Corruption: Jailed former minister loses final appeal in Brunei
Fri, Dec 10, 2010
The Brunei Times

AFTER 10 years of investigation and court proceedings, former Development Minister YAM Pg Indera Wijaya Pg Dr Hj Ismail Pg Hj Damit lost his final attempt to overturn his conviction and seven year sentence for corruption after the Court of Appeal dismissed his application yesterday.

The Court of Appeal dismissed Pg Dr Hj Ismail's appeal against his 11 convictions for graft, and threw out the defence's request to reduce the amount of restitution and prosecution costs to be paid by the appellant, which amounts to $4,786,043 (S$6.27 million).

The ex-Minister was convicted of corruptly awarding over $300 million in government contracts to TED Sdn Bhd, and accepting personal bribes to the tune of $11 million in the form of cash, property and land from its Managing Director, Wong Tim Kai.

During the course of the trial and appeal, Pg Dr Hj Ismail maintained that he fulfilled his responsibilities as Minister of Development without showing special favour to TED Sdn Bhd.

Nevertheless, the court upheld the seven year prison sentence imposed for three charges under section 6(a) of the Prevention of Corruption Act, which the trial judge ordered to run concurrently.

"This court will not interfere with a sentence unless it is shown to be manifestly excessive or wrong in principle," said Justice Mortimer.

"On this basis it is contended on behalf of the appellant that the starting point (for sentencing) was too high. In a case such as this, however, where a course of corrupt conduct by a man in a high and powerful public office, involving very large sums of money, is pursued over many years, punishment and deterrence must be the paramount considerations."

However, the Court of Appeal did reduce his sentence for six of the eight charges under section 165 of the Penal Code from five years to 18 months, stating that at the time the offences were committed the maximum penalty for a "public servant receiving a valuable thing" was two years imprisonment, and not the seven years it was later amended to in 1997.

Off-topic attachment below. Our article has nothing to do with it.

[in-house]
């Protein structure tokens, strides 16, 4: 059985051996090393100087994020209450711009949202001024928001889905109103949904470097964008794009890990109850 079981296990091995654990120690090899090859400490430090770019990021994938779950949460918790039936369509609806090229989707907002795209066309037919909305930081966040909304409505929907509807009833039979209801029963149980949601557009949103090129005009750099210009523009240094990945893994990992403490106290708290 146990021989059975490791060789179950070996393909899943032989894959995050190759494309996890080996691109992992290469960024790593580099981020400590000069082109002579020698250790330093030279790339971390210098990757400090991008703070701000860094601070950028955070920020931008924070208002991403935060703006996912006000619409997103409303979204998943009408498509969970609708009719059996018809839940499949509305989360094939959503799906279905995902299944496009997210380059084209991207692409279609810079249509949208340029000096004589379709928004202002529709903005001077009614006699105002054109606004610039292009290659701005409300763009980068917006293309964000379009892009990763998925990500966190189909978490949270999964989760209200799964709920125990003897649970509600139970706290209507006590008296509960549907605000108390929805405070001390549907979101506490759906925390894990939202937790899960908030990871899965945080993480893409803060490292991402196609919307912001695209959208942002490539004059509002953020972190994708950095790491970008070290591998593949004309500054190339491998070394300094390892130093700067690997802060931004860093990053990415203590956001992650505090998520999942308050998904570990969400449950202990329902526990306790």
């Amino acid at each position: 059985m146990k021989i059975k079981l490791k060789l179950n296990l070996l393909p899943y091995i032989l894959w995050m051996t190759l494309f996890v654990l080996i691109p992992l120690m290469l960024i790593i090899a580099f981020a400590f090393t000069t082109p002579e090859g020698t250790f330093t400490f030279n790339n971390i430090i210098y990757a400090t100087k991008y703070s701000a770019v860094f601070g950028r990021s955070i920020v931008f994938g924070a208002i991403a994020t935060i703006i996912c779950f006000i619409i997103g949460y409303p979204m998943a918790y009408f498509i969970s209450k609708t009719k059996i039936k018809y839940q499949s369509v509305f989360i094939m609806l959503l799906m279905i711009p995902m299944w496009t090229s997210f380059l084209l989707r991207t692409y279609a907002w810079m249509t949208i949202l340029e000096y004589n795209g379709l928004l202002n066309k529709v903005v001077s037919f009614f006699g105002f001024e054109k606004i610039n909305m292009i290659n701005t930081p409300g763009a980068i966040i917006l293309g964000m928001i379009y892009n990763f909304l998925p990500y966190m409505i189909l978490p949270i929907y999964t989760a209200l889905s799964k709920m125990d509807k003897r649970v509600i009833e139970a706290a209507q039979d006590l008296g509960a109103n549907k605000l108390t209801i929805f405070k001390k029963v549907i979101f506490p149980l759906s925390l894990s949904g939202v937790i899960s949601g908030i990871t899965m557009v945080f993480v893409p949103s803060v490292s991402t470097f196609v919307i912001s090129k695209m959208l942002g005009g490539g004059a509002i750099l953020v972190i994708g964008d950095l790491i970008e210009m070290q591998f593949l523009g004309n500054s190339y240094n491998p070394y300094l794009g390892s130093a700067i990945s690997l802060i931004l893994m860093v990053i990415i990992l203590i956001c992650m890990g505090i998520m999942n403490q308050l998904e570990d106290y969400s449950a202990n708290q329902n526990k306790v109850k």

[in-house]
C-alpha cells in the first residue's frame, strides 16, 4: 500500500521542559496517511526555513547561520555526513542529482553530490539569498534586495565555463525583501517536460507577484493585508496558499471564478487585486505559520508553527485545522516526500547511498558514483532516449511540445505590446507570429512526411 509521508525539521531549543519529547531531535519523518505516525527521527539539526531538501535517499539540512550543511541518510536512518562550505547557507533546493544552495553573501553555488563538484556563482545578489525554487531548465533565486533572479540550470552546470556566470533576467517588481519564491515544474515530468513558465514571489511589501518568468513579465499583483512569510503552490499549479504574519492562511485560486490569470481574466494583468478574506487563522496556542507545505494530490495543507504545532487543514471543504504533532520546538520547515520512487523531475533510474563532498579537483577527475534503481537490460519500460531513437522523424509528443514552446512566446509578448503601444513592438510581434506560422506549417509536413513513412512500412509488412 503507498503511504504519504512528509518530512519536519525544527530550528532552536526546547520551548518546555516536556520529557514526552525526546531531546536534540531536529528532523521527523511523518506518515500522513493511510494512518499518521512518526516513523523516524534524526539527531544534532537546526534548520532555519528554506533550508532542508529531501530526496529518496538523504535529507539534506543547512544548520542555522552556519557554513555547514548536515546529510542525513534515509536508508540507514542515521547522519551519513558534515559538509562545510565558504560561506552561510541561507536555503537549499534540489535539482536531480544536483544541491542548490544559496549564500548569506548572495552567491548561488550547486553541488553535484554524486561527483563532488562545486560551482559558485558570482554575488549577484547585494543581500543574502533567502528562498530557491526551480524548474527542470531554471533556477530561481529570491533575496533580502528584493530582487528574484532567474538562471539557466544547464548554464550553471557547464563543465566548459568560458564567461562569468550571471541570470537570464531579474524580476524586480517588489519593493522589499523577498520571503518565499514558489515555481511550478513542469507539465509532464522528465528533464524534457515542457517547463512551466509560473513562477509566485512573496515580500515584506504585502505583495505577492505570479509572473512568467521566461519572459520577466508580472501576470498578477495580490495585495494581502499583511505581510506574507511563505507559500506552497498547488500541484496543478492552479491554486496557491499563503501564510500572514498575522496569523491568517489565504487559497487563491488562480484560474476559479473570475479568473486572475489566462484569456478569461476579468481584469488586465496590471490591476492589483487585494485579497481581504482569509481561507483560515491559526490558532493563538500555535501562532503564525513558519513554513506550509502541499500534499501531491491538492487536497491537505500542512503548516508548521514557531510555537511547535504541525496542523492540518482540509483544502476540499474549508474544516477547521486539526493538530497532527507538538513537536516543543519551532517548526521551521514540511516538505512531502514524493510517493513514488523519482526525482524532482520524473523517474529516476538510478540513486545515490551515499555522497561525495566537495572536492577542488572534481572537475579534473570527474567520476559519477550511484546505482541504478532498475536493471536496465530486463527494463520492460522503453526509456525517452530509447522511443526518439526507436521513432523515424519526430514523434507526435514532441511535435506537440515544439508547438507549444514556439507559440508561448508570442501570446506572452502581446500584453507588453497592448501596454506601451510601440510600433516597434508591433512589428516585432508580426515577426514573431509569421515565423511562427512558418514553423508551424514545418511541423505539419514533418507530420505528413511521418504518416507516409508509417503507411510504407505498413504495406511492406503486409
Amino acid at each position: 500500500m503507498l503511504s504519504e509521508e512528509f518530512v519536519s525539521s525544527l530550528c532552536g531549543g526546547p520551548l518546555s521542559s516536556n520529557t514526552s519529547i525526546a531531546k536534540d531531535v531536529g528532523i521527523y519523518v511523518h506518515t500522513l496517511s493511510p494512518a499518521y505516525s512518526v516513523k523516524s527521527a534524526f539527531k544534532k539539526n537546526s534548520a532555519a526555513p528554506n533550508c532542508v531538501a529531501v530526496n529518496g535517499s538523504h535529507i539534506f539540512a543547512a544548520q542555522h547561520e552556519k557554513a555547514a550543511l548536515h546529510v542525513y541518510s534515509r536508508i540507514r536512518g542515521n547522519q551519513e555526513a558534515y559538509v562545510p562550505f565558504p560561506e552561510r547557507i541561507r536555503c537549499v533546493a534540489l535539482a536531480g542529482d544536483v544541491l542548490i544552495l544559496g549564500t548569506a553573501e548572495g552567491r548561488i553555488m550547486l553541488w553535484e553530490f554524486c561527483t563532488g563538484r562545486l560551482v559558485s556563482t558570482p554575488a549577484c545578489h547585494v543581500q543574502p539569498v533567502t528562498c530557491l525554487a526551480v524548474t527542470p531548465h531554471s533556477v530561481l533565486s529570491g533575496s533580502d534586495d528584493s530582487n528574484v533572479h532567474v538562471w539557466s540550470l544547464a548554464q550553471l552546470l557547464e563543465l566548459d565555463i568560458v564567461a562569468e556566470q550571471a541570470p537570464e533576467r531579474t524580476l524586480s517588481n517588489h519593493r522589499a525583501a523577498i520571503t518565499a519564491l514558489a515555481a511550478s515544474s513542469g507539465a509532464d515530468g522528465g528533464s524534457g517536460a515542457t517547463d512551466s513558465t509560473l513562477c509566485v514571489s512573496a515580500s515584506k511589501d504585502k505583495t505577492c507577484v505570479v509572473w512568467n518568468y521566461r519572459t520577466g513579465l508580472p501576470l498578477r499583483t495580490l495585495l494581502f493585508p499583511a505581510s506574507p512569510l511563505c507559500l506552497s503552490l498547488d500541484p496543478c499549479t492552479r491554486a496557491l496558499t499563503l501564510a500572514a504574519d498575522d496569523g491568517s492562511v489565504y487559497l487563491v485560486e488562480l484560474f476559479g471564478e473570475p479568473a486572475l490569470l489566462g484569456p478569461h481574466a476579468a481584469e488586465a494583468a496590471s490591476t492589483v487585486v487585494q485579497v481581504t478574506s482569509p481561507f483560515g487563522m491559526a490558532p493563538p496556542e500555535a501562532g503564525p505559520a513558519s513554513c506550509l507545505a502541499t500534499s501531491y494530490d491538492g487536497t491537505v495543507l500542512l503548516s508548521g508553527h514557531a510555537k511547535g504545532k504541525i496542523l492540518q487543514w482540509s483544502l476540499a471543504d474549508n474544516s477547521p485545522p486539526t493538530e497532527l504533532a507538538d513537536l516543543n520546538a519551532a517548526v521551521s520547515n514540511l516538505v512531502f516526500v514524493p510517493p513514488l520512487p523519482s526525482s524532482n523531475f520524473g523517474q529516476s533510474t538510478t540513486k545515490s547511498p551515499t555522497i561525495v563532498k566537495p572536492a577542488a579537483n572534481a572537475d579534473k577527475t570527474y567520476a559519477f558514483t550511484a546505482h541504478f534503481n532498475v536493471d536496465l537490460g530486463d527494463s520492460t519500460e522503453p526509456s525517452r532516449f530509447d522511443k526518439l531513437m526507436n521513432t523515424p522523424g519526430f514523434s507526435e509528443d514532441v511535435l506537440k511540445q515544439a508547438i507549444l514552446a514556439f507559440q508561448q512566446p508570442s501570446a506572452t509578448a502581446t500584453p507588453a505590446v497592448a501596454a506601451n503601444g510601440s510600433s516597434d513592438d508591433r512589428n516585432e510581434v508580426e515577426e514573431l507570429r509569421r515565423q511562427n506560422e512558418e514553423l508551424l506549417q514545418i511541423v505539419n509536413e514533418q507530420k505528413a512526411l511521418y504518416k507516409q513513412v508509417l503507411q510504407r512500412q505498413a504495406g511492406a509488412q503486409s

However, the reduction has no effect on the totality of the Pg Dr Hj Ismail sentence, since it runs concurrently with the seven-year sentence for his three convictions under the Prevention of Corruption Act.

"Had the judge been made aware of the change of maximum penalty and had sentenced accordingly, it would not have affected the totality of the sentence," said Justice Barry Mortimer, president of the Court of Appeal.

Wong, his co-defendant, was tried in absentia alongside the former minister and also convicted of 11 counts of corruption.

After fleeing Brunei in September 2009, Wong's current whereabouts are unknown, although he is believed to be in Malaysia. He is listed as a wanted person on Interpol.

In their final plea for mercy, defence counsel submitted that because of the defendant's character, advanced age, ill health and contribution to the development of Brunei, a reduction in the totality of his sentence should be considered.